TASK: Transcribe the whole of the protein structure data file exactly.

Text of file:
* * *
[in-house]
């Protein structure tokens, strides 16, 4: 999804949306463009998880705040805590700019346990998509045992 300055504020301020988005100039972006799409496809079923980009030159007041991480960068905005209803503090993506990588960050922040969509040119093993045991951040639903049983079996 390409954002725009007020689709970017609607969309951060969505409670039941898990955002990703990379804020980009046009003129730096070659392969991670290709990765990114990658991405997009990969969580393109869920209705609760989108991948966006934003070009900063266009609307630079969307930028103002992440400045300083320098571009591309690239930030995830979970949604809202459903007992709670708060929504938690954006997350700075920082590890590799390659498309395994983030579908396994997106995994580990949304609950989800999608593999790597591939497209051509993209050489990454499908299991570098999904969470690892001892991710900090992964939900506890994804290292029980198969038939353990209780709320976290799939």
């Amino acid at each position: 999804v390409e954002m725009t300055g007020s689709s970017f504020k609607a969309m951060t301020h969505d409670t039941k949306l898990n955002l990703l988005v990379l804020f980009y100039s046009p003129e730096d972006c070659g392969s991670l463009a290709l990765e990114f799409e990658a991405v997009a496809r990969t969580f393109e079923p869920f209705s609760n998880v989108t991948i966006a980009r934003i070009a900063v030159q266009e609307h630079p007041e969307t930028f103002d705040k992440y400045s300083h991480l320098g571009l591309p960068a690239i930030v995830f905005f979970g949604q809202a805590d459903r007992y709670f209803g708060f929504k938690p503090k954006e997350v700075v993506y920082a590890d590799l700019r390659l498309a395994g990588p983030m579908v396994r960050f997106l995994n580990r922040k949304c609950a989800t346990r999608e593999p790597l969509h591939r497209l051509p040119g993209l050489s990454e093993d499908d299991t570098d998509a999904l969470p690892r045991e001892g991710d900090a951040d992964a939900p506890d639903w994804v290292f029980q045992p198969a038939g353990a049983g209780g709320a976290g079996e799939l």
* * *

[in-house]
């Protein structure tokens, strides 16, 4: 999804949306463009998880705040805590700019346990998509045992 300055504020301020988005100039972006799409496809079923980009030159007041991480960068905005209803503090993506990588960050922040969509040119093993045991951040639903049983079996 390409954002725009007020689709970017609607969309951060969505409670039941898990955002990703990379804020980009046009003129730096070659392969991670290709990765990114990658991405997009990969969580393109869920209705609760989108991948966006934003070009900063266009609307630079969307930028103002992440400045300083320098571009591309690239930030995830979970949604809202459903007992709670708060929504938690954006997350700075920082590890590799390659498309395994983030579908396994997106995994580990949304609950989800999608593999790597591939497209051509993209050489990454499908299991570098999904969470690892001892991710900090992964939900506890994804290292029980198969038939353990209780709320976290799939």
């Amino acid at each position: 999804v390409e954002m725009t300055g007020s689709s970017f504020k609607a969309m951060t301020h969505d409670t039941k949306l898990n955002l990703l988005v990379l804020f980009y100039s046009p003129e730096d972006c070659g392969s991670l463009a290709l990765e990114f799409e990658a991405v997009a496809r990969t969580f393109e079923p869920f209705s609760n998880v989108t991948i966006a980009r934003i070009a900063v030159q266009e609307h630079p007041e969307t930028f103002d705040k992440y400045s300083h991480l320098g571009l591309p960068a690239i930030v995830f905005f979970g949604q809202a805590d459903r007992y709670f209803g708060f929504k938690p503090k954006e997350v700075v993506y920082a590890d590799l700019r390659l498309a395994g990588p983030m579908v396994r960050f997106l995994n580990r922040k949304c609950a989800t346990r999608e593999p790597l969509h591939r497209l051509p040119g993209l050489s990454e093993d499908d299991t570098d998509a999904l969470p690892r045991e001892g991710d900090a951040d992964a939900p506890d639903w994804v290292f029980q045992p198969a038939g353990a049983g209780g709320a976290g079996e799939l």